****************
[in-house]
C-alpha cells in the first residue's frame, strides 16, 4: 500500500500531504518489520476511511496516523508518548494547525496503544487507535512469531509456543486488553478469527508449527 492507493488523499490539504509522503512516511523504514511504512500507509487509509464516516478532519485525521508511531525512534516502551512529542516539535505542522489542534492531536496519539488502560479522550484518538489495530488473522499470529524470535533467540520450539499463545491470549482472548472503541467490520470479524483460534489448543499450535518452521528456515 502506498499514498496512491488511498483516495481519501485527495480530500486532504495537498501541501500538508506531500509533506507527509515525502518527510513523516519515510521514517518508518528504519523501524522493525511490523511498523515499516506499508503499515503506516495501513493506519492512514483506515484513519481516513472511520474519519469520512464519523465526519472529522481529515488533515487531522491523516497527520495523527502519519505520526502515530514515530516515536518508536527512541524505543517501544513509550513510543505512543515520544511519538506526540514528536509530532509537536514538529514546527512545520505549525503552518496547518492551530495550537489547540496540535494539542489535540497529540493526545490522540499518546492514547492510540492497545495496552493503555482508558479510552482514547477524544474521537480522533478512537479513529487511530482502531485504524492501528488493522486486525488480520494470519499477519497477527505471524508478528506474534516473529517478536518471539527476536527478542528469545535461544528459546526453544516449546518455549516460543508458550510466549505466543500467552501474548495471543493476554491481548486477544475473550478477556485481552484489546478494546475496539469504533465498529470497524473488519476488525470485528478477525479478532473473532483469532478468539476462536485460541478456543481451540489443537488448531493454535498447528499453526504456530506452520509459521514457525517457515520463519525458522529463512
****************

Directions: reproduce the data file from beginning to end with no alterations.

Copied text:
[in-house]
C-alpha cells in the first residue's frame, strides 16, 4: 500500500500531504518489520476511511496516523508518548494547525496503544487507535512469531509456543486488553478469527508449527 492507493488523499490539504509522503512516511523504514511504512500507509487509509464516516478532519485525521508511531525512534516502551512529542516539535505542522489542534492531536496519539488502560479522550484518538489495530488473522499470529524470535533467540520450539499463545491470549482472548472503541467490520470479524483460534489448543499450535518452521528456515 502506498499514498496512491488511498483516495481519501485527495480530500486532504495537498501541501500538508506531500509533506507527509515525502518527510513523516519515510521514517518508518528504519523501524522493525511490523511498523515499516506499508503499515503506516495501513493506519492512514483506515484513519481516513472511520474519519469520512464519523465526519472529522481529515488533515487531522491523516497527520495523527502519519505520526502515530514515530516515536518508536527512541524505543517501544513509550513510543505512543515520544511519538506526540514528536509530532509537536514538529514546527512545520505549525503552518496547518492551530495550537489547540496540535494539542489535540497529540493526545490522540499518546492514547492510540492497545495496552493503555482508558479510552482514547477524544474521537480522533478512537479513529487511530482502531485504524492501528488493522486486525488480520494470519499477519497477527505471524508478528506474534516473529517478536518471539527476536527478542528469545535461544528459546526453544516449546518455549516460543508458550510466549505466543500467552501474548495471543493476554491481548486477544475473550478477556485481552484489546478494546475496539469504533465498529470497524473488519476488525470485528478477525479478532473473532483469532478468539476462536485460541478456543481451540489443537488448531493454535498447528499453526504456530506452520509459521514457525517457515520463519525458522529463512